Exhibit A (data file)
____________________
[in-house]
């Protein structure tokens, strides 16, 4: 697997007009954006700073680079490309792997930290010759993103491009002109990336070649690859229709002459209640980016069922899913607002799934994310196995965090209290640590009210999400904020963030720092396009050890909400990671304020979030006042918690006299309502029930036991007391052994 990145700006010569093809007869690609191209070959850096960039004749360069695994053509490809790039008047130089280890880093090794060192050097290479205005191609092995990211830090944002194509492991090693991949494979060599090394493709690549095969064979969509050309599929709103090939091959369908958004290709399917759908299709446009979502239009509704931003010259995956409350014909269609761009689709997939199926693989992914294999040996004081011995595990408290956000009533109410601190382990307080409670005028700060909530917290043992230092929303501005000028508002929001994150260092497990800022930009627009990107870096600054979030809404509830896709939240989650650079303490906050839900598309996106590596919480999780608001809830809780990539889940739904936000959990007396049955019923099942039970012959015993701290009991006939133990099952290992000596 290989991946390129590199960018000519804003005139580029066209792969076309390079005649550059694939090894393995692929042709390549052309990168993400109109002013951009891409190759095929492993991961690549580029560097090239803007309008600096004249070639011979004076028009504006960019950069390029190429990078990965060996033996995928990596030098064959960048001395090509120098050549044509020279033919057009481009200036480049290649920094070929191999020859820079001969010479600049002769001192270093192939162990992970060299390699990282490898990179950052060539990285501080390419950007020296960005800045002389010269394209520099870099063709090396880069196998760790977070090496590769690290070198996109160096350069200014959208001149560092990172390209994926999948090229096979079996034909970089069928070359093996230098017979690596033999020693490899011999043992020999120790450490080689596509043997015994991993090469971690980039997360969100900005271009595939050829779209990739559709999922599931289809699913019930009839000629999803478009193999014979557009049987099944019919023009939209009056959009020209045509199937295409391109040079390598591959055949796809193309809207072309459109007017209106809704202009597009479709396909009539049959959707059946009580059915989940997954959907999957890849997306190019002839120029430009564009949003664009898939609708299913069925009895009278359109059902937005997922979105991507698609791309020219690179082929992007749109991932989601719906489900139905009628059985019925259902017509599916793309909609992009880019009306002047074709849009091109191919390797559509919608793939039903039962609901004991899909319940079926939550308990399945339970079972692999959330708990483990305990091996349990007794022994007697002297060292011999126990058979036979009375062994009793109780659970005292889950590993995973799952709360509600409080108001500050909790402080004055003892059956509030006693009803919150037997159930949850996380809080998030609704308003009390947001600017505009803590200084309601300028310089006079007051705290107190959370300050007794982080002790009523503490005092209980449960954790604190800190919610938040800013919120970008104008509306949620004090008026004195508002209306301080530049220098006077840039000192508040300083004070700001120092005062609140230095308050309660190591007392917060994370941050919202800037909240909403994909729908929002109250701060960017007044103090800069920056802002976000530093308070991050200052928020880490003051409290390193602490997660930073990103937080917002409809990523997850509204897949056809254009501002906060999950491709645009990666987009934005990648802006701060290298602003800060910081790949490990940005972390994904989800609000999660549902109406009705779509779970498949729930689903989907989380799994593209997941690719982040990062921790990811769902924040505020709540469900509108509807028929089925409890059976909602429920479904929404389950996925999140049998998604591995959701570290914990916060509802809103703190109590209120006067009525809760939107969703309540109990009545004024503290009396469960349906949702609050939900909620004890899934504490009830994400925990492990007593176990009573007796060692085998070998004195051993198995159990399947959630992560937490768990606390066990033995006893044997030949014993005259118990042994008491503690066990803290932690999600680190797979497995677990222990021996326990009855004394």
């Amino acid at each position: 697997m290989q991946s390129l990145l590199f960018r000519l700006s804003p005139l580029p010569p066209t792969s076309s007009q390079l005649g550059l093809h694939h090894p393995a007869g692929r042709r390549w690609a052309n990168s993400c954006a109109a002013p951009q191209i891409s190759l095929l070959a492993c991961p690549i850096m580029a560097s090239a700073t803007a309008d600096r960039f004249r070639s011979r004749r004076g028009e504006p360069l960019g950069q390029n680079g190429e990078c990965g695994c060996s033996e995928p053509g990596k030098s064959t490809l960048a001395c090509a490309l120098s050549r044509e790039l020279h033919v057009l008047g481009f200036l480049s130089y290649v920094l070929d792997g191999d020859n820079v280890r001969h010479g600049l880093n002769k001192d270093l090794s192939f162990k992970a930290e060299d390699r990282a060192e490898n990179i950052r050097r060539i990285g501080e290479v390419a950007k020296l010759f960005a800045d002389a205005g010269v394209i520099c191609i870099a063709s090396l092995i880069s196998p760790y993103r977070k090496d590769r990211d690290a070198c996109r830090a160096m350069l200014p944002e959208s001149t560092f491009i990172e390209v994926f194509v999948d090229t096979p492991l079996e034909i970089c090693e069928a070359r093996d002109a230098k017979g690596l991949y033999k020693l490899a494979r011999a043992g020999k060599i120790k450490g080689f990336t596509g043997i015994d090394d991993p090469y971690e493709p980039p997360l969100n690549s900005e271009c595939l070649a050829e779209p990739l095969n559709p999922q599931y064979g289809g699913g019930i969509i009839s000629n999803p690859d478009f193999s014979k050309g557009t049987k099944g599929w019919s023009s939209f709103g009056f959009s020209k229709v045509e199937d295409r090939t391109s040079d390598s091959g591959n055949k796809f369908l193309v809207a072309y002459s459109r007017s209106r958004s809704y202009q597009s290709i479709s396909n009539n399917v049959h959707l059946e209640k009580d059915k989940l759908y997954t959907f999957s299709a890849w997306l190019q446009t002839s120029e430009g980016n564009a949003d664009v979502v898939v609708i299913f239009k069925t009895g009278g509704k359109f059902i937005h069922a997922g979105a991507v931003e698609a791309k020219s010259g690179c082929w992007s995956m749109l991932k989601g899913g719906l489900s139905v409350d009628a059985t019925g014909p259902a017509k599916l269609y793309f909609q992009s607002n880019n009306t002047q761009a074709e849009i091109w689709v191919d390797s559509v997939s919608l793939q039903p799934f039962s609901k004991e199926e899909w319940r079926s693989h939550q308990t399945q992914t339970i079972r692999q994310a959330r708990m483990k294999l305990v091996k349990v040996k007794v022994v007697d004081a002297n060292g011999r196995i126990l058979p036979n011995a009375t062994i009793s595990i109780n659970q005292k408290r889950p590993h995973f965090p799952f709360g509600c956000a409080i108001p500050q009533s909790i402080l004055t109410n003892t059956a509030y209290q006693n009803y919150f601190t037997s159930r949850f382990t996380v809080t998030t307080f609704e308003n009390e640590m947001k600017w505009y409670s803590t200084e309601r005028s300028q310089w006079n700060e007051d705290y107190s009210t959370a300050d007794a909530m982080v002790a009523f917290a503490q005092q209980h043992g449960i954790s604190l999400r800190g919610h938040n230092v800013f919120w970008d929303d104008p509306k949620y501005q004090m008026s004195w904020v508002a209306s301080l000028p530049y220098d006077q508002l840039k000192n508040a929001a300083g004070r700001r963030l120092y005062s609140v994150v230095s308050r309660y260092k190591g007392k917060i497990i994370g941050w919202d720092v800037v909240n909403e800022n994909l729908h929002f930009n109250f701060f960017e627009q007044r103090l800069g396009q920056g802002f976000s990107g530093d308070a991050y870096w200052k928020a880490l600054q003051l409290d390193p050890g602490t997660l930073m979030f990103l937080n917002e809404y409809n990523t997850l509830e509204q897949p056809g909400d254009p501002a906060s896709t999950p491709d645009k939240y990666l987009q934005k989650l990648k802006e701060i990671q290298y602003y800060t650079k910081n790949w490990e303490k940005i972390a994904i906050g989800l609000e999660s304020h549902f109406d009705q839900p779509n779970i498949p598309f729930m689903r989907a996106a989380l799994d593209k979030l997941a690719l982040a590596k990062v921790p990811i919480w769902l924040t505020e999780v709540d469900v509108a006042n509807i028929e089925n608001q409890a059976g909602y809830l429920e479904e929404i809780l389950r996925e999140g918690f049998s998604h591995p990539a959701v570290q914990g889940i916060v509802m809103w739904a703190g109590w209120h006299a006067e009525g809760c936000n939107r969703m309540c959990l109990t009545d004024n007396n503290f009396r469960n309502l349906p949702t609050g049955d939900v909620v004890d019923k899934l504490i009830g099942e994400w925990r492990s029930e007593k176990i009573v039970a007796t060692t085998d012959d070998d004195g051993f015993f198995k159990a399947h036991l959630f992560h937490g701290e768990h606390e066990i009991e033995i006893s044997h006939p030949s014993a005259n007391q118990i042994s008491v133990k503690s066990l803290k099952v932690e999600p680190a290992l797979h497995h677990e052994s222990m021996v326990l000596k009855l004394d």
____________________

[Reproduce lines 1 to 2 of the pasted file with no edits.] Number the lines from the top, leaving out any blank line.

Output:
[in-house]
């Protein structure tokens, strides 16, 4: 697997007009954006700073680079490309792997930290010759993103491009002109990336070649690859229709002459209640980016069922899913607002799934994310196995965090209290640590009210999400904020963030720092396009050890909400990671304020979030006042918690006299309502029930036991007391052994 990145700006010569093809007869690609191209070959850096960039004749360069695994053509490809790039008047130089280890880093090794060192050097290479205005191609092995990211830090944002194509492991090693991949494979060599090394493709690549095969064979969509050309599929709103090939091959369908958004290709399917759908299709446009979502239009509704931003010259995956409350014909269609761009689709997939199926693989992914294999040996004081011995595990408290956000009533109410601190382990307080409670005028700060909530917290043992230092929303501005000028508002929001994150260092497990800022930009627009990107870096600054979030809404509830896709939240989650650079303490906050839900598309996106590596919480999780608001809830809780990539889940739904936000959990007396049955019923099942039970012959015993701290009991006939133990099952290992000596 290989991946390129590199960018000519804003005139580029066209792969076309390079005649550059694939090894393995692929042709390549052309990168993400109109002013951009891409190759095929492993991961690549580029560097090239803007309008600096004249070639011979004076028009504006960019950069390029190429990078990965060996033996995928990596030098064959960048001395090509120098050549044509020279033919057009481009200036480049290649920094070929191999020859820079001969010479600049002769001192270093192939162990992970060299390699990282490898990179950052060539990285501080390419950007020296960005800045002389010269394209520099870099063709090396880069196998760790977070090496590769690290070198996109160096350069200014959208001149560092990172390209994926999948090229096979079996034909970089069928070359093996230098017979690596033999020693490899011999043992020999120790450490080689596509043997015994991993090469971690980039997360969100900005271009595939050829779209990739559709999922599931289809699913019930009839000629999803478009193999014979557009049987099944019919023009939209009056959009020209045509199937295409391109040079390598591959055949796809193309809207072309459109007017209106809704202009597009479709396909009539049959959707059946009580059915989940997954959907999957890849997306190019002839120029430009564009949003664009898939609708299913069925009895009278359109059902937005997922979105991507698609791309020219690179082929992007749109991932989601719906489900139905009628059985019925259902017509599916793309909609992009880019009306002047074709849009091109191919390797559509919608793939039903039962609901004991899909319940079926939550308990399945339970079972692999959330708990483990305990091996349990007794022994007697002297060292011999126990058979036979009375062994009793109780659970005292889950590993995973799952709360509600409080108001500050909790402080004055003892059956509030006693009803919150037997159930949850996380809080998030609704308003009390947001600017505009803590200084309601300028310089006079007051705290107190959370300050007794982080002790009523503490005092209980449960954790604190800190919610938040800013919120970008104008509306949620004090008026004195508002209306301080530049220098006077840039000192508040300083004070700001120092005062609140230095308050309660190591007392917060994370941050919202800037909240909403994909729908929002109250701060960017007044103090800069920056802002976000530093308070991050200052928020880490003051409290390193602490997660930073990103937080917002409809990523997850509204897949056809254009501002906060999950491709645009990666987009934005990648802006701060290298602003800060910081790949490990940005972390994904989800609000999660549902109406009705779509779970498949729930689903989907989380799994593209997941690719982040990062921790990811769902924040505020709540469900509108509807028929089925409890059976909602429920479904929404389950996925999140049998998604591995959701570290914990916060509802809103703190109590209120006067009525809760939107969703309540109990009545004024503290009396469960349906949702609050939900909620004890899934504490009830994400925990492990007593176990009573007796060692085998070998004195051993198995159990399947959630992560937490768990606390066990033995006893044997030949014993005259118990042994008491503690066990803290932690999600680190797979497995677990222990021996326990009855004394």